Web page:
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Windows firewall

Posted by: | August 31, 2011 | 1 Comment |

I normally leave the Windows firewall enabled in my test environment. It ensures I don’t forget it when testing. My recent session for the TechEd:Australia PowerShell conference involved me disabling various firewall rules on the subject machine to set up part of the demo. I had to use the GUI tools to do this. I’’ve moaned to myself that I needed some PowerShell tools for working with the firewall especially as the netsh syntax has changed in Windows 2008 R2 – the session has prompted me to do something about it.

James O’Neill has written a very nice Configurator module for setting up servers. I’ve borrowed some of his ideas but as I’m just working with the firewall I thought I’d be a bit more verbose in the way I do things.

First off I want to know which network types are enabled on my machine. I need to consider them when working with  firewall rules.

I’m creating these functions as a module so I can define my networks (firewall profiles) in the .psm1 file

## types            
Add-type @"
public enum ProfileType {
 Domain   = 1,
 Private  = 2,
 Public   = 4,
 All      = 1073741824
## functions            
. $psScriptRoot/Get-Profile.ps1

I can use this enum in the function to display the firewall profiles

function get-profile {             
param ()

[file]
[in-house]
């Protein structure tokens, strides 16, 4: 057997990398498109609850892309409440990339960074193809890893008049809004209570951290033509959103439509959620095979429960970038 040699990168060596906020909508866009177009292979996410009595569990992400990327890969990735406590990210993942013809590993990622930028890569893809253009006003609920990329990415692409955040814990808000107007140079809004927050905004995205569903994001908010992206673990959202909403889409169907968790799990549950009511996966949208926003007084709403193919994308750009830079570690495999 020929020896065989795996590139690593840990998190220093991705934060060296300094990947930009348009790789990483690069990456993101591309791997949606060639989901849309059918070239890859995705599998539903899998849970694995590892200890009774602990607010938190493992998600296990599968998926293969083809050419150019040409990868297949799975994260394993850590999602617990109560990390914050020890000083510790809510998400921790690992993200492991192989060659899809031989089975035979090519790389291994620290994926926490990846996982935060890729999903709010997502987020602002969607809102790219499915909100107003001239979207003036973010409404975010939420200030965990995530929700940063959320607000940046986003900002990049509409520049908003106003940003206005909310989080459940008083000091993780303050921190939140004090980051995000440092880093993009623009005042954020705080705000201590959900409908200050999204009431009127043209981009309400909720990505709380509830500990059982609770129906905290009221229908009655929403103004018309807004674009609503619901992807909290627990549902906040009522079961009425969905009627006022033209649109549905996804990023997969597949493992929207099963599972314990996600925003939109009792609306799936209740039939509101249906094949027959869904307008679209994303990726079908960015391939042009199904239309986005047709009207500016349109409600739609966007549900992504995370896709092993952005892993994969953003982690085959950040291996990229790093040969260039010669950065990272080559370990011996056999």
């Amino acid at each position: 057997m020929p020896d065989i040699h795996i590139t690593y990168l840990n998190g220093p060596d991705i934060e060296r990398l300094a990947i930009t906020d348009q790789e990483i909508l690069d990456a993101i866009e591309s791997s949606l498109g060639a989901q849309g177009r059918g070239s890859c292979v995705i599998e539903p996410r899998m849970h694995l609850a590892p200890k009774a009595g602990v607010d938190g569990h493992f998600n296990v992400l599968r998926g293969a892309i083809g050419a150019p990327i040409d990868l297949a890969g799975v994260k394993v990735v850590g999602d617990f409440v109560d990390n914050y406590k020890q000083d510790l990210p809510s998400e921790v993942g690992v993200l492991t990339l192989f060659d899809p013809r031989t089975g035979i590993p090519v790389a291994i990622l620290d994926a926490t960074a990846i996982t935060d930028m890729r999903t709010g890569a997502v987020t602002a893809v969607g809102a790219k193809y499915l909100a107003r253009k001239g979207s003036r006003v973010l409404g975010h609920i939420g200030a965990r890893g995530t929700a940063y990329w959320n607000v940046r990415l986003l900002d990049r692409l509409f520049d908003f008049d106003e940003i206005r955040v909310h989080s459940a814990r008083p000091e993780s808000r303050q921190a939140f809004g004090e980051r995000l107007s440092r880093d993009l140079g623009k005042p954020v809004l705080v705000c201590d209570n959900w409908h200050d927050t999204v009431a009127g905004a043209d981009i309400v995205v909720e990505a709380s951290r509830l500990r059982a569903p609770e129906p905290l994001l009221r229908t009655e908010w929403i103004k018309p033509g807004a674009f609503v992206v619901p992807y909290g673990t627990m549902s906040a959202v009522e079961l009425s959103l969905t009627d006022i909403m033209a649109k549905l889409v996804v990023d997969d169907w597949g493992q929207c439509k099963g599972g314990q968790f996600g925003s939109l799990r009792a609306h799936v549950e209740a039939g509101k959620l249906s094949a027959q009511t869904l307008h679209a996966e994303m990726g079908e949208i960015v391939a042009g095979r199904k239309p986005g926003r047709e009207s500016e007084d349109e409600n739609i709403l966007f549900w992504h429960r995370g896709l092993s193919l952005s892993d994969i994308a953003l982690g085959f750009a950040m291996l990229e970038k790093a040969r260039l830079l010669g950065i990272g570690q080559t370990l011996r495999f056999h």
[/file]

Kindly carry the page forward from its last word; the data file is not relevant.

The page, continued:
$fw = New-Object -ComObject HNetCfg.FwPolicy2            
$fwtypes = $fw.CurrentProfileTypes            
@(1,2,4) |             
foreach {            
 $cpt = New-Object -TypeName PSObject -Property @{            
     Enabled = $false            
     Profile = [ProfileType]($_)             
 $cpt.PSTypeNames[0] = "FirewallProfile"            
 if ($_ -band $fwtypes){$cpt.Enabled = $true}            
Determines active firewall profiles

Determines active firewall profiles.
Possible values are:



The function gets the firewall COM object. For the three network types we create an object that gives the name and that its disabled. We change the object type and then if test if the value and the firewall CurrentProfileTypes property can band. If they do we set the profile to enabled ($true). The object is displayed.

Output looks like this

PS> get-profile | ft -a

Profile Enabled

——- ——-

Domain   False

Private    True

Public    True

under: COM, Firewall, PowerShellV2

1 Comment

  1. By: Stephen on December 9, 2011 at 4:26 am      

    Hi Richard,

    just trying this on my machine.

    If i gointo Firewall from Control panal i have domain and private firewall off and public on.

    When i use the script i get:

    Profile Enabled
    ——- ——-
    Domain True
    Private False
    Public False

    Am i not understanding what the script looks at?